(d) The Second Amendment ’s drafting history, while of dubious interpretive worth, reveals three state Second Amendment proposals that unequivocally referred to an individual right to bear arms. Pp. 30–32.

(e) Interpretation of the Second Amendment by scholars, courts and legislators, from immediately after its ratification through the late 19th century also supports the Court’s conclusion. Pp. 32–47.

(f) None of the Court’s precedents forecloses the Court’s interpretation. Neither United States v. Cruikshank, 92 U. S. 542 , nor Presser v. Illinois, 116 U. S. 252 , refutes the individual-rights interpretation. United States v. Miller, 307 U. S. 174 , does not limit the right to keep and bear arms to militia purposes, but rather limits the type of weapon to which the right applies to those used by the militia, i.e., those in common use for lawful purposes. Pp. 47–54.

2. Like most rights, the Second Amendment right is not unlimited. It is not a right to keep and carry any weapon whatsoever in any manner whatsoever and for whatever purpose: For example, concealed weapons prohibitions have been upheld under the Amendment or state analogues. The Court’s opinion should not be taken to cast doubt on longstanding prohibitions on the possession of firearms by felons and the mentally ill, or laws forbidding the carrying of firearms in sensitive places such as schools and government buildings, or laws imposing conditions and qualifications on the commercial sale of arms. Miller’s holding that the sorts of weapons protected are those “in common use at the time” finds support in the historical tradition of prohibiting the carrying of dangerous and unusual weapons. Pp. 54–56.

3. The handgun ban and the trigger-lock requirement (as applied to self-defense) violate the Second Amendment . The District’s total ban on handgun possession in the home amounts to a prohibition on an entire class of “arms” that Americans overwhelmingly choose for the lawful purpose of self-defense. Under any of the standards of scrutiny the Court has applied to enumerated constitutional rights, this prohibition—in the place where the importance of the lawful defense of self, family, and property is most acute—would fail constitutional muster. Similarly, the requirement that any lawful firearm in the home be disassembled or bound by a trigger lock makes it impossible for citizens to use arms for the core lawful purpose of self-defense and is hence unconstitutional. Because Heller conceded at oral argument that the D. C. licensing law is permissible if it is not enforced arbitrarily and capriciously, the Court assumes that a license will satisfy his prayer for relief and does not address the licensing requirement. Assuming he is not disqualified from exercising Second Amendment rights, the District must permit Heller to register his handgun and must issue him a license to carry it in the home


I am not sure how it is that you want to resurrect the 2d Amendment into comments on a Rich Lowry column on Trump's hare-brained tariff plans, geo. But since you do, what you posted "comports" with my opinion that you rely on NRA propaganda sites for your detailed background information. Still, much of what it says falls in line with my feeling that Americans certainly have a right to own hunting weapons and handguns for home and business security. I notice it agrees that the 2d Amendment rights aren't limitless, that there can be laws limiting the types of weapons people own. How does that "comport" with you?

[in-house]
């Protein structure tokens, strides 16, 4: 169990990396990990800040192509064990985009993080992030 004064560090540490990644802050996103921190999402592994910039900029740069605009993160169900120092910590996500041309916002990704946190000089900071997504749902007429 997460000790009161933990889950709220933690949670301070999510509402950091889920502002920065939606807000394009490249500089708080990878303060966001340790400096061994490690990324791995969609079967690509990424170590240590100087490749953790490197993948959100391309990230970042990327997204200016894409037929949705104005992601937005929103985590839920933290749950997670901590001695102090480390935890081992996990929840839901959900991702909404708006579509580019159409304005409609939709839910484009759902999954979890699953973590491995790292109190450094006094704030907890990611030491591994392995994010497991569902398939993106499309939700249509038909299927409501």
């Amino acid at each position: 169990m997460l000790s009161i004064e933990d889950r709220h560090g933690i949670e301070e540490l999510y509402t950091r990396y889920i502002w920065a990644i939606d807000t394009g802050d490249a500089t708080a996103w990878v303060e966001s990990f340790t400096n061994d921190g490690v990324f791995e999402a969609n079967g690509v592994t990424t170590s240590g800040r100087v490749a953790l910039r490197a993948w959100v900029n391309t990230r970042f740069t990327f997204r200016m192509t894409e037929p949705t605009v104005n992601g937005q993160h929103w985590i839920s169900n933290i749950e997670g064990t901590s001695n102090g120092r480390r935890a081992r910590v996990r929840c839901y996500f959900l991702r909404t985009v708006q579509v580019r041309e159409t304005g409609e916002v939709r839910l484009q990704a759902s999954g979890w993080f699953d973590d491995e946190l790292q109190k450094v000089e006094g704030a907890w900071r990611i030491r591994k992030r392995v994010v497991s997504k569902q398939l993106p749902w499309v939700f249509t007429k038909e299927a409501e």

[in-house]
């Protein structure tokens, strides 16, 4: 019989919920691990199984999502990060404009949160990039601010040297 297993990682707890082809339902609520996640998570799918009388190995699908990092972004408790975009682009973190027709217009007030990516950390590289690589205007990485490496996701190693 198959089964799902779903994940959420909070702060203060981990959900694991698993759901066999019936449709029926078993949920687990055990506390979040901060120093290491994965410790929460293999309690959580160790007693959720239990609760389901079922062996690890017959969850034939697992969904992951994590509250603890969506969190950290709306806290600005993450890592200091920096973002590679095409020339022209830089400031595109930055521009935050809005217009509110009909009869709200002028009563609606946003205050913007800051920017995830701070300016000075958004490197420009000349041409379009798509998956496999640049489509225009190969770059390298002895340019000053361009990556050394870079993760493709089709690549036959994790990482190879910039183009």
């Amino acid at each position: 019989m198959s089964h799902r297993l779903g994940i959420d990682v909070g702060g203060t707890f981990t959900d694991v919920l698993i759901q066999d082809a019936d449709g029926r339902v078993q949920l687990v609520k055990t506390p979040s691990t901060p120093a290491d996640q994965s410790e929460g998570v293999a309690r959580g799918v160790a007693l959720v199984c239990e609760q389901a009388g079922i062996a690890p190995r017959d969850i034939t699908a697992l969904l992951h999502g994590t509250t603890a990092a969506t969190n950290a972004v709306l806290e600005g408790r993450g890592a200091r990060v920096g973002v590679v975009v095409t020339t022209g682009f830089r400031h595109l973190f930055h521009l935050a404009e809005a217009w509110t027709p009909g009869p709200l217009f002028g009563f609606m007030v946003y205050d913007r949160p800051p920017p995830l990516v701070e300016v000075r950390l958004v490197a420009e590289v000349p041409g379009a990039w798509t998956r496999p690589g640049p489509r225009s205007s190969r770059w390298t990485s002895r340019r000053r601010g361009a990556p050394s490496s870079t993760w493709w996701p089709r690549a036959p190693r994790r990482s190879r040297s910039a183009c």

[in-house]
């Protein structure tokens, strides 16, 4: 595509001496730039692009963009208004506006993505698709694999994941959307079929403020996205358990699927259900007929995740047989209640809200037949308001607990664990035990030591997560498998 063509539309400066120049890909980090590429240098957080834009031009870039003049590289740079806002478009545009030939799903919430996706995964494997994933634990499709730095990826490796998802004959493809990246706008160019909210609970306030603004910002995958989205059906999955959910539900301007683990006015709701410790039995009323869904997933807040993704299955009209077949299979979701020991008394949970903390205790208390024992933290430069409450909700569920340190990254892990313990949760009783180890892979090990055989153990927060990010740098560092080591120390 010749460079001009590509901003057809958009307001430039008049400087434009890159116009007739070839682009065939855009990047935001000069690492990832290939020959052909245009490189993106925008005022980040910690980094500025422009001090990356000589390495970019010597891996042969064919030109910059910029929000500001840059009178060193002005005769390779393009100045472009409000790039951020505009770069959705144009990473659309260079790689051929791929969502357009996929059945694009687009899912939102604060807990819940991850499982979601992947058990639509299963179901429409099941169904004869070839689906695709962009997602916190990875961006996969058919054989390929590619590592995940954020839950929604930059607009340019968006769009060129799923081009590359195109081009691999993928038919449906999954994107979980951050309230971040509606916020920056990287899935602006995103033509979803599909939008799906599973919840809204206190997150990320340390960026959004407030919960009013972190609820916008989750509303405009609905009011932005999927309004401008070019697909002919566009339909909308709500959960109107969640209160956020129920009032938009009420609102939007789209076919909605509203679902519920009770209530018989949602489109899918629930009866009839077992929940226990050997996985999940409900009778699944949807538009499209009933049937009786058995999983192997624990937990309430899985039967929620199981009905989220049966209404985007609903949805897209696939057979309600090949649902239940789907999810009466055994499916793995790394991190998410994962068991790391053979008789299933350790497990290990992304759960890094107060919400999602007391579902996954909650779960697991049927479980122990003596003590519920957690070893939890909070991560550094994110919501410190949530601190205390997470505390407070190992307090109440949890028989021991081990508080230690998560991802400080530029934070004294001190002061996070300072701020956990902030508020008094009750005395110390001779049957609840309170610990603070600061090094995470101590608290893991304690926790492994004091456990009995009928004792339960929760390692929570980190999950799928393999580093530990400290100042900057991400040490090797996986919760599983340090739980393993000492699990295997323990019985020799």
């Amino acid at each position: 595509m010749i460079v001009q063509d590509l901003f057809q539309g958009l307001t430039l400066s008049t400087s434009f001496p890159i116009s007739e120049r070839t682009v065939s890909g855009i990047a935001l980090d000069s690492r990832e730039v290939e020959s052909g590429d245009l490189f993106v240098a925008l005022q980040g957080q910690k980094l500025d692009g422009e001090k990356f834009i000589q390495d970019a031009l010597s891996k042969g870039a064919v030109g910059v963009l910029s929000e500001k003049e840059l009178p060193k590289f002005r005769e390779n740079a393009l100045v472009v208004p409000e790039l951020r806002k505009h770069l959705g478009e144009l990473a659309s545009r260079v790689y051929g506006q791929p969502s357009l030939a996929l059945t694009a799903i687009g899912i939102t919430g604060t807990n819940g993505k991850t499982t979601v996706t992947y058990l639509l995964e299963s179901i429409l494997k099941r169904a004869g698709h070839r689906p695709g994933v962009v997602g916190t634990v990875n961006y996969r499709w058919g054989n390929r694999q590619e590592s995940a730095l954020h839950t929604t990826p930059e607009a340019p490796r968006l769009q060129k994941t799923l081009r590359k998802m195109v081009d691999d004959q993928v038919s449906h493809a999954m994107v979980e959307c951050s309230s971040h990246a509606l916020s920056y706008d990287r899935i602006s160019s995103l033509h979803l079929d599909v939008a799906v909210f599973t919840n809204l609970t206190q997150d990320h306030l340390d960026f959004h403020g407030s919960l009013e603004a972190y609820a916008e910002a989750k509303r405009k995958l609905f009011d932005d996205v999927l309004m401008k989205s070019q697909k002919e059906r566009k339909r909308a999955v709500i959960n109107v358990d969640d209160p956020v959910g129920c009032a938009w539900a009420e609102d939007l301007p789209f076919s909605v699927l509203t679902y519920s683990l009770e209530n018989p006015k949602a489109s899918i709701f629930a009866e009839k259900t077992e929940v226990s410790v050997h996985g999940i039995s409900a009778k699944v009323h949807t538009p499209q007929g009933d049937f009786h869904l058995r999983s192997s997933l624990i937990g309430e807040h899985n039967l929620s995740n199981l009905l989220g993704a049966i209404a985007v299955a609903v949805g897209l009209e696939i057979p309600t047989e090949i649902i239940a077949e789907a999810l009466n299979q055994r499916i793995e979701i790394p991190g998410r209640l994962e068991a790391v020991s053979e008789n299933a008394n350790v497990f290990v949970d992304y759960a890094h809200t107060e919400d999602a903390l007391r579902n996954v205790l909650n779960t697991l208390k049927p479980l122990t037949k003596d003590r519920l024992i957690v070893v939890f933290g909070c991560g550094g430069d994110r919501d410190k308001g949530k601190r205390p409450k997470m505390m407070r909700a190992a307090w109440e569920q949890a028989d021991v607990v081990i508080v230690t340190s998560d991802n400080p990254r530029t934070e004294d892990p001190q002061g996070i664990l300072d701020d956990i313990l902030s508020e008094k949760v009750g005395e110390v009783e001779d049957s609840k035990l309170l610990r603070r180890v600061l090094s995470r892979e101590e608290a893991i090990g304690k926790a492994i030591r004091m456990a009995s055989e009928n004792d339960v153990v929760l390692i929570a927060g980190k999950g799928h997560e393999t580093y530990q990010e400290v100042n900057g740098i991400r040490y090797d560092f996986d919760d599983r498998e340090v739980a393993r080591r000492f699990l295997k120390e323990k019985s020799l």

Remember when you wrote " The most interesting reading, however, has been a couple of rare pieces I have seen recently on the history of the NRA and how the extreme right took it over in 1977, boosting the interests of gun manufacturers and retailers by falsely turning the 2d Amendment into a gun-rights document rather than what the framers of the Constitution intended, a guide to the regulation of state militias, which would evolve into our National Guard system"? I just wanted you to know that when the Supreme Court held that " The Second Amendment protects an individual right to possess a firearm unconnected with service in a militia, and to use that arm for traditionally lawful purposes, such as self-defense within the home", that the Supreme Court turned the 2nd Amendment into a guns right document. It was not the NRA as you read in that couple of rare pieces pieces. Also , your "rare pieces" should be condemned to the trash pile if they suggested the 2nd Amendment was intended as "a guide to the regulation of state militias, which would evolve into our National Guard system".


One man's trash is another man's treasure, as the saying goes, and the evidence is that the NRA trashed the actual meaning of the 2d Amendment in order to gin up gun sales for the gun industry. How is your comporting going with the idea that society, indeed, has the Constitutional right to limit the kinds of weapons that can be owned by private citizens? Is there anything else from this Rich Lowry column that you want to discuss?




Will Trump forswear China and start producing his clothing line in the US? I'm guessing the answer is no. Likewise, his kids will not insist on having their products made here. They can make a heftier profit by relying on cheap labor in China and elsewhere.


exactly. The real reason why China is a world leading exporter is because multi national corporations want it that way. With their cheap labor and lax environmental laws, corporations can maximize profits. Look at Walmart, largest employer in the U.S. If it wasn't for third world countries like China they would not exist. Time to put the blame for China's success squarely where it belongs, on Global corporations bent solely on making huge profits at the expense of cheap labor.


And Walmart doubles down by killing local small businesses that provided middle class jobs and replacing them with slave wages that are subsidized by taxpayers who have to foot the bill for welfare and health care.

Welcome to the discussion.

Keep it Clean. Please avoid obscene, vulgar, lewd, racist or sexually-oriented language.
Don't Threaten. Threats of harming another person will not be tolerated.
Be Truthful. Don't knowingly lie about anyone or anything.
Be Nice. No racism, sexism or any sort of -ism that is degrading to another person.
Be Proactive. Use the 'Report' link on each comment to let us know of abusive posts.
Share with Us. We'd love to hear eyewitness accounts, the history behind an article.

Thanks for reading. Subscribe or log in to continue.